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Healthwatch Sheffield: Championing local health & social care for the people

by Now Then Sheffield
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Healthwatch Sheffield is the independent champion for people using local health and social care services. We listen to what people like about services and what could be improved, then we share their views with those with the power to make change happen. In 2019 we have heard from over 3,000 people in Sheffield.

One of our focussed pieces of work this year was around the experiences of health and care in Sheffield's trans community. In March we published a report which captured the findings of our work with local groups, SAYiT and Transactive, to listen to the experiences of trans and non-binary young people and adults. On publishing the report we said:

"Everyone involved in the NHS and social care must consider whether they are providing care to trans and non-binary people on an equal footing to people who are cisgender. NHS and social care providers have a duty to ensure that transphobia is not tolerated.

"We've made recommendations to commissioners and providers based on what the people we spoke to told us. Doing nothing is not an option. We hope that by listening to the views of trans people things will begin to change for Sheffield's trans and non-binary community."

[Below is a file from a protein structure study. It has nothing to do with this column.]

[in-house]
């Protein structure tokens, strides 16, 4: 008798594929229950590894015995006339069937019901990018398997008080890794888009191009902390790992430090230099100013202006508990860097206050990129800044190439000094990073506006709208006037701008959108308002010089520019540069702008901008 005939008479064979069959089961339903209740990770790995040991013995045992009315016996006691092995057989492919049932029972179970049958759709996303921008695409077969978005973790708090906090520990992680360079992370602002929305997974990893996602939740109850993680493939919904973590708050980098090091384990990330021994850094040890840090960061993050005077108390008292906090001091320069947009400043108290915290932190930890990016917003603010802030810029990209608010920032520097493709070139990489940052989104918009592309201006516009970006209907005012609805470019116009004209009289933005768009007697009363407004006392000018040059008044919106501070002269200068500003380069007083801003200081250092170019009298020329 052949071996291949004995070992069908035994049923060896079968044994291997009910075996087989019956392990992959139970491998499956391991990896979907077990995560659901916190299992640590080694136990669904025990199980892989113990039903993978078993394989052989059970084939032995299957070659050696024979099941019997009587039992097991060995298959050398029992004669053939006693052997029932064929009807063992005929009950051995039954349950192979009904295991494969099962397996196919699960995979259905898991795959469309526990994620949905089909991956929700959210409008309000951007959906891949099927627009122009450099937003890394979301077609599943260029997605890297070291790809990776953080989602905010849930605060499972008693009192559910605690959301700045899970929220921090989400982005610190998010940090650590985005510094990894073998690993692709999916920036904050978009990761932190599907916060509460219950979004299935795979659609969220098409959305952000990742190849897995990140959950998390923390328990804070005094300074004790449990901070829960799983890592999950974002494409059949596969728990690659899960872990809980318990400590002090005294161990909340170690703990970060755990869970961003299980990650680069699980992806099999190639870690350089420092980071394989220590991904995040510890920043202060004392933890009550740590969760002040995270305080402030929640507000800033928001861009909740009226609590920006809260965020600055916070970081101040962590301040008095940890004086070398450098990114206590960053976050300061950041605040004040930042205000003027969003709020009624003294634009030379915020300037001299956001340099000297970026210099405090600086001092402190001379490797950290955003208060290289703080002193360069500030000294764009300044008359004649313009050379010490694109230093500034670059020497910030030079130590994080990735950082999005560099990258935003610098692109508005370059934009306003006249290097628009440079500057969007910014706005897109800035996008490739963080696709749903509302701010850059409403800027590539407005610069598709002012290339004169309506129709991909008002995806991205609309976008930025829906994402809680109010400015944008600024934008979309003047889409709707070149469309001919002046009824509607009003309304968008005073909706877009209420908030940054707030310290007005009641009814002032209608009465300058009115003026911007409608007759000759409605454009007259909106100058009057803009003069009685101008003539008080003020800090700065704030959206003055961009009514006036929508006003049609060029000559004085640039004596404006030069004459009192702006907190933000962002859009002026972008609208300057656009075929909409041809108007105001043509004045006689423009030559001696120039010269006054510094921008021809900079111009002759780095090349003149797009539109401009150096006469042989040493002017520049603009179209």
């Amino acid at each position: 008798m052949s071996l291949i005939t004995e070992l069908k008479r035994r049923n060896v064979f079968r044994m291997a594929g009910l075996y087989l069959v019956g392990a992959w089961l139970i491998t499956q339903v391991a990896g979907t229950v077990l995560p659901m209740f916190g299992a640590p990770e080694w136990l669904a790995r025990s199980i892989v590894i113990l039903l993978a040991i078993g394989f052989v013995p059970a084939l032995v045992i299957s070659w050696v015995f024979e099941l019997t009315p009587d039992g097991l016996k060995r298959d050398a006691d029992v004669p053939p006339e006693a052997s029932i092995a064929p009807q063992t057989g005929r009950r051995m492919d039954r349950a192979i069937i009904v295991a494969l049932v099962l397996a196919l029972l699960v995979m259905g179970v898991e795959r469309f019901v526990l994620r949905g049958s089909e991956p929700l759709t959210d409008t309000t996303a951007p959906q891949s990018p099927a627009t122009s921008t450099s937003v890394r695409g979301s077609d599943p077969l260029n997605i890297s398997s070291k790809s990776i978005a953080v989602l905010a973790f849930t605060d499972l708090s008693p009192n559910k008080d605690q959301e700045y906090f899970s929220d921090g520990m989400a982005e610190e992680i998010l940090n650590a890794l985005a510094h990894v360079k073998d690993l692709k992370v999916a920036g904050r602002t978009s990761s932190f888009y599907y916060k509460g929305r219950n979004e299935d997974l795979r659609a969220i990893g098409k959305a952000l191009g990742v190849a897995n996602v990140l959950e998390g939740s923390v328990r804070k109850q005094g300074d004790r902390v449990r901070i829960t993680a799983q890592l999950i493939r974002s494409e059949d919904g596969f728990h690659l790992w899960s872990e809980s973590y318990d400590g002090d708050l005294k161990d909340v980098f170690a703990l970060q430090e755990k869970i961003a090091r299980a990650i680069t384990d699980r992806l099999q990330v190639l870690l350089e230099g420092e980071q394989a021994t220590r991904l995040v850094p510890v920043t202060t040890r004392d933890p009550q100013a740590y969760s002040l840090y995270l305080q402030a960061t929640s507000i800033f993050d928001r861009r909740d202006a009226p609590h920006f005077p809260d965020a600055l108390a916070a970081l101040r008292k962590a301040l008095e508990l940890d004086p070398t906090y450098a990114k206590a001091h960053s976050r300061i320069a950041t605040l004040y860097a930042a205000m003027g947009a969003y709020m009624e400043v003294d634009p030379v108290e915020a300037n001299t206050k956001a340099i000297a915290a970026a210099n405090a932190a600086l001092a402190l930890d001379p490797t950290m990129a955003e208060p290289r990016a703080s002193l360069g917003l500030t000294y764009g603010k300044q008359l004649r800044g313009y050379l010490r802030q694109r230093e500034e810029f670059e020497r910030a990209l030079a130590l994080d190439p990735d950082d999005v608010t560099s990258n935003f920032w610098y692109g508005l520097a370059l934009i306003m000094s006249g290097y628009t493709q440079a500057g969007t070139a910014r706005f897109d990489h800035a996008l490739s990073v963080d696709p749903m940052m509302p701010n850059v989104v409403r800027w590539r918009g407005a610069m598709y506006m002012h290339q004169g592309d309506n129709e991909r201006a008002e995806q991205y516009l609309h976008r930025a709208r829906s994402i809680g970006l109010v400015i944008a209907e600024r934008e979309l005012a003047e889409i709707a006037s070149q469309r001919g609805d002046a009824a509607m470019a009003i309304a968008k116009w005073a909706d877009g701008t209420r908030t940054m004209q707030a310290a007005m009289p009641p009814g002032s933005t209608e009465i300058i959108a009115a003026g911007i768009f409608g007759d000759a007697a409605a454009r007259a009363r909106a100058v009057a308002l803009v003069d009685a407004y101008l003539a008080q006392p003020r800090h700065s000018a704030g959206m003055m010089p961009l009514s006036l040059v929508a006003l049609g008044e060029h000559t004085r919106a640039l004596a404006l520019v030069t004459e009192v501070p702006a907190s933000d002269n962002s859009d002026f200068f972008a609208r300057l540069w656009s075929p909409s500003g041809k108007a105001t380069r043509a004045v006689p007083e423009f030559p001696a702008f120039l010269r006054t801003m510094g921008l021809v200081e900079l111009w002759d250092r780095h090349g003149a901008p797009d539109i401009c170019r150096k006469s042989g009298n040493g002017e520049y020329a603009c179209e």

We are particularly proud of our #SpeakUp grants programme. This programme was designed to enable local organisations and community groups to gather views and experiences from Sheffield residents, especially from those who do not traditionally have a voice. The aim was to ensure that health and social care decision makers in the city heard from a diverse range of people about their experiences. In total, 11 organisations gathered the views of around 604 people. In addition, over 300 people took part in the Missing Millions event organised by Sheffield ME & Fibromyalgia Group, with over 20,000 people having accessed the film they made of the event.

The organisations have heard from a very diverse range of people, including asylum seekers and refugees, people from the BAMER (Black, Asian, Minority Ethnic and Refugee) community, people with learning disabilities and their families and carers, mums with English as a second language, trans young people and others from the LGBT+ community, local residents in North Sheffield, people with eating disorders, their families and friends, young people and school age pupils, some with mental ill health, and those affected by ME and Fibromyalgia.

In 2020 we hope to widen our reach and hear from an even greater number of people, as well as a more diverse range of seldom-heard groups. The more people who share their story with us, the greater the impact when seeking to affect change.

Find out more about Healthwatch here.

Lucy Davies

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by Now Then Sheffield

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